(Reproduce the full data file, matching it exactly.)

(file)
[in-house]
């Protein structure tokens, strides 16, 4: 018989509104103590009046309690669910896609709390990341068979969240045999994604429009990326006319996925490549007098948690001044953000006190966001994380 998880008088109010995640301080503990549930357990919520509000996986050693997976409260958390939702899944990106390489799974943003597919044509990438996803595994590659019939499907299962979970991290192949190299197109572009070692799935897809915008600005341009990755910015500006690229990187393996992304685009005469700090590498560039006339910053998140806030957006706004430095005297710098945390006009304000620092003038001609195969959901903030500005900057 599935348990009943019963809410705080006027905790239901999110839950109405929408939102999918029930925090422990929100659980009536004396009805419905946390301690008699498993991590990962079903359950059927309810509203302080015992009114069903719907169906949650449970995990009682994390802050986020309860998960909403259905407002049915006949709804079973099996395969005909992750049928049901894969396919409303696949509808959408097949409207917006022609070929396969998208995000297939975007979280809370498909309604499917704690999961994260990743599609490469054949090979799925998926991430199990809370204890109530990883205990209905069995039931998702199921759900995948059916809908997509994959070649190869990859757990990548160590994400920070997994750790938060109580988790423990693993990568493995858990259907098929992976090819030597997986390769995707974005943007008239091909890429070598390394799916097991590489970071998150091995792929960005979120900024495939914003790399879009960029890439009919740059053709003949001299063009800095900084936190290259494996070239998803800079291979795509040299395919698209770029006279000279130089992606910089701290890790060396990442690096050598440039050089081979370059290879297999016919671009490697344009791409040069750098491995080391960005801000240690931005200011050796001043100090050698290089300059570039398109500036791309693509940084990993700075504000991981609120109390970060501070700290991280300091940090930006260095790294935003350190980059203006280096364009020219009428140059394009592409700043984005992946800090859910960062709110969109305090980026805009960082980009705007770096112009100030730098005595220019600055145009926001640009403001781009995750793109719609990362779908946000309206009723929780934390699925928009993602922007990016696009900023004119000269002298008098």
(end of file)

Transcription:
[in-house]
């Protein structure tokens, strides 16, 4: 018989509104103590009046309690669910896609709390990341068979969240045999994604429009990326006319996925490549007098948690001044953000006190966001994380 998880008088109010995640301080503990549930357990919520509000996986050693997976409260958390939702899944990106390489799974943003597919044509990438996803595994590659019939499907299962979970991290192949190299197109572009070692799935897809915008600005341009990755910015500006690229990187393996992304685009005469700090590498560039006339910053998140806030957006706004430095005297710098945390006009304000620092003038001609195969959901903030500005900057 599935348990009943019963809410705080006027905790239901999110839950109405929408939102999918029930925090422990929100659980009536004396009805419905946390301690008699498993991590990962079903359950059927309810509203302080015992009114069903719907169906949650449970995990009682994390802050986020309860998960909403259905407002049915006949709804079973099996395969005909992750049928049901894969396919409303696949509808959408097949409207917006022609070929396969998208995000297939975007979280809370498909309604499917704690999961994260990743599609490469054949090979799925998926991430199990809370204890109530990883205990209905069995039931998702199921759900995948059916809908997509994959070649190869990859757990990548160590994400920070997994750790938060109580988790423990693993990568493995858990259907098929992976090819030597997986390769995707974005943007008239091909890429070598390394799916097991590489970071998150091995792929960005979120900024495939914003790399879009960029890439009919740059053709003949001299063009800095900084936190290259494996070239998803800079291979795509040299395919698209770029006279000279130089992606910089701290890790060396990442690096050598440039050089081979370059290879297999016919671009490697344009791409040069750098491995080391960005801000240690931005200011050796001043100090050698290089300059570039398109500036791309693509940084990993700075504000991981609120109390970060501070700290991280300091940090930006260095790294935003350190980059203006280096364009020219009428140059394009592409700043984005992946800090859910960062709110969109305090980026805009960082980009705007770096112009100030730098005595220019600055145009926001640009403001781009995750793109719609990362779908946000309206009723929780934390699925928009993602922007990016696009900023004119000269002298008098």